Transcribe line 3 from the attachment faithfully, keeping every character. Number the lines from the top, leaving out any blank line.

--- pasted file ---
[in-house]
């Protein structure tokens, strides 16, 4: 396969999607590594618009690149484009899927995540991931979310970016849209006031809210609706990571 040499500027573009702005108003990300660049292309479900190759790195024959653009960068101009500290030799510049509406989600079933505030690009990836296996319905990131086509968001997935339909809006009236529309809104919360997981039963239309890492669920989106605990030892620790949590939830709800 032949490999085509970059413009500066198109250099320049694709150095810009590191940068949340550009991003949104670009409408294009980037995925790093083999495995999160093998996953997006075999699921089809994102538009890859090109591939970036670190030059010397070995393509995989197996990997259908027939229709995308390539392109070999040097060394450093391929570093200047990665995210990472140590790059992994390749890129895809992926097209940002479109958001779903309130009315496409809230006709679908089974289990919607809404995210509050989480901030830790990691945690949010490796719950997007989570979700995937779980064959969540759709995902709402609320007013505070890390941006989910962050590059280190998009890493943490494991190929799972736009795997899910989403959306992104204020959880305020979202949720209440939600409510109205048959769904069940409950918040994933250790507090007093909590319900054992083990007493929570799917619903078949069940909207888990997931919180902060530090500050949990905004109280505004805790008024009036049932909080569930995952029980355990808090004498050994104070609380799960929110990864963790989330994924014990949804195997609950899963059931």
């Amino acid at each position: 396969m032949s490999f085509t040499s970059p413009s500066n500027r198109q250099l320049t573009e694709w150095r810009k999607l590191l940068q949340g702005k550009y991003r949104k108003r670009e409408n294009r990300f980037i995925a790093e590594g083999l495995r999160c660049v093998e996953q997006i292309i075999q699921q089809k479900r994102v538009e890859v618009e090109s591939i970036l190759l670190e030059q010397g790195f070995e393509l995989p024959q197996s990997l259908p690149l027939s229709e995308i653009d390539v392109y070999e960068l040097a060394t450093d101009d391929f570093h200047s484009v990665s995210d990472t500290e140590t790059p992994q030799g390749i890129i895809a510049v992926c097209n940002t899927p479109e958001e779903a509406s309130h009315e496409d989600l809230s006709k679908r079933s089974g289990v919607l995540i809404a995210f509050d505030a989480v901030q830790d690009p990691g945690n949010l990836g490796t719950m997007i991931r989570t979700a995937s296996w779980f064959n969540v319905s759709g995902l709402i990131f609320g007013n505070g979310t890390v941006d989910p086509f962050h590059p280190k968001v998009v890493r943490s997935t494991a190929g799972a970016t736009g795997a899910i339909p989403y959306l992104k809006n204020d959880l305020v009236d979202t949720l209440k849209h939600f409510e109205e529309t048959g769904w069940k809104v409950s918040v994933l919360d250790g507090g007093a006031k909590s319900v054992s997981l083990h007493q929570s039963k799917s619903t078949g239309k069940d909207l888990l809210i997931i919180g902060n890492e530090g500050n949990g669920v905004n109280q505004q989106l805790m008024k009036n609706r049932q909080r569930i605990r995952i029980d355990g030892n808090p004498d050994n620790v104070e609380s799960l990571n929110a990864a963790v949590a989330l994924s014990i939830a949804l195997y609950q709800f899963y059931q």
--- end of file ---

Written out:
């Amino acid at each position: 396969m032949s490999f085509t040499s970059p413009s500066n500027r198109q250099l320049t573009e694709w150095r810009k999607l590191l940068q949340g702005k550009y991003r949104k108003r670009e409408n294009r990300f980037i995925a790093e590594g083999l495995r999160c660049v093998e996953q997006i292309i075999q699921q089809k479900r994102v538009e890859v618009e090109s591939i970036l190759l670190e030059q010397g790195f070995e393509l995989p024959q197996s990997l259908p690149l027939s229709e995308i653009d390539v392109y070999e960068l040097a060394t450093d101009d391929f570093h200047s484009v990665s995210d990472t500290e140590t790059p992994q030799g390749i890129i895809a510049v992926c097209n940002t899927p479109e958001e779903a509406s309130h009315e496409d989600l809230s006709k679908r079933s089974g289990v919607l995540i809404a995210f509050d505030a989480v901030q830790d690009p990691g945690n949010l990836g490796t719950m997007i991931r989570t979700a995937s296996w779980f064959n969540v319905s759709g995902l709402i990131f609320g007013n505070g979310t890390v941006d989910p086509f962050h590059p280190k968001v998009v890493r943490s997935t494991a190929g799972a970016t736009g795997a899910i339909p989403y959306l992104k809006n204020d959880l305020v009236d979202t949720l209440k849209h939600f409510e109205e529309t048959g769904w069940k809104v409950s918040v994933l919360d250790g507090g007093a006031k909590s319900v054992s997981l083990h007493q929570s039963k799917s619903t078949g239309k069940d909207l888990l809210i997931i919180g902060n890492e530090g500050n949990g669920v905004n109280q505004q989106l805790m008024k009036n609706r049932q909080r569930i605990r995952i029980d355990g030892n808090p004498d050994n620790v104070e609380s799960l990571n929110a990864a963790v949590a989330l994924s014990i939830a949804l195997y609950q709800f899963y059931q």